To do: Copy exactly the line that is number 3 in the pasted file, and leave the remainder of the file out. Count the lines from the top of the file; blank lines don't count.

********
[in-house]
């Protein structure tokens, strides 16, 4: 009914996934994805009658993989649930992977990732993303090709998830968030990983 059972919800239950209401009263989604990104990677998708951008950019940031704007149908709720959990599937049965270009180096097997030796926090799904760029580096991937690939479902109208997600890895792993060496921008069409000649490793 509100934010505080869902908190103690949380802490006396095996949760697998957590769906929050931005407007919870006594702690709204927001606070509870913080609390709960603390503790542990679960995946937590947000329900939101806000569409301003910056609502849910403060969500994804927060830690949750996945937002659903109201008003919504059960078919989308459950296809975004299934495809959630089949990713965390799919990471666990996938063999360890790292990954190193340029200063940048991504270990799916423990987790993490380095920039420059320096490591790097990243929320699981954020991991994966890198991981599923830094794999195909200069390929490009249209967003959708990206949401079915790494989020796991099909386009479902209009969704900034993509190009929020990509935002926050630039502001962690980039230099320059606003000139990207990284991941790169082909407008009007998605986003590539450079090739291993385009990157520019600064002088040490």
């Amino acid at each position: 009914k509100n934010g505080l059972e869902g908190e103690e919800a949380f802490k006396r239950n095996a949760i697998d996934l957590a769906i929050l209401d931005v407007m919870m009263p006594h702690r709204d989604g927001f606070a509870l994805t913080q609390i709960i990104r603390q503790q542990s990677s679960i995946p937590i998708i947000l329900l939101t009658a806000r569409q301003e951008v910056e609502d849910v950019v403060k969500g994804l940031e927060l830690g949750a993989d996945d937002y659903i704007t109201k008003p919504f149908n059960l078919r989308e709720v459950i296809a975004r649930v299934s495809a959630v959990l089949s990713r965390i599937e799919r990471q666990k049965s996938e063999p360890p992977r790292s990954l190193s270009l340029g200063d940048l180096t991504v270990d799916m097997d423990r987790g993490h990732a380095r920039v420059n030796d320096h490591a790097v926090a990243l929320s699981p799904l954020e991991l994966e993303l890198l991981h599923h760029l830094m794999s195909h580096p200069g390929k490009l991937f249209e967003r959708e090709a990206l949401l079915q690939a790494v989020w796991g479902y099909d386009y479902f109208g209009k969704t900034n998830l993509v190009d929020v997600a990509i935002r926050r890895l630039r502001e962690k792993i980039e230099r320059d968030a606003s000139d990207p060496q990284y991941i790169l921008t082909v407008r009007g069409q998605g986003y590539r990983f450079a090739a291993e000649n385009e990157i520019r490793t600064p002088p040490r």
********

């Amino acid at each position: 009914k509100n934010g505080l059972e869902g908190e103690e919800a949380f802490k006396r239950n095996a949760i697998d996934l957590a769906i929050l209401d931005v407007m919870m009263p006594h702690r709204d989604g927001f606070a509870l994805t913080q609390i709960i990104r603390q503790q542990s990677s679960i995946p937590i998708i947000l329900l939101t009658a806000r569409q301003e951008v910056e609502d849910v950019v403060k969500g994804l940031e927060l830690g949750a993989d996945d937002y659903i704007t109201k008003p919504f149908n059960l078919r989308e709720v459950i296809a975004r649930v299934s495809a959630v959990l089949s990713r965390i599937e799919r990471q666990k049965s996938e063999p360890p992977r790292s990954l190193s270009l340029g200063d940048l180096t991504v270990d799916m097997d423990r987790g993490h990732a380095r920039v420059n030796d320096h490591a790097v926090a990243l929320s699981p799904l954020e991991l994966e993303l890198l991981h599923h760029l830094m794999s195909h580096p200069g390929k490009l991937f249209e967003r959708e090709a990206l949401l079915q690939a790494v989020w796991g479902y099909d386009y479902f109208g209009k969704t900034n998830l993509v190009d929020v997600a990509i935002r926050r890895l630039r502001e962690k792993i980039e230099r320059d968030a606003s000139d990207p060496q990284y991941i790169l921008t082909v407008r009007g069409q998605g986003y590539r990983f450079a090739a291993e000649n385009e990157i520019r490793t600064p002088p040490r």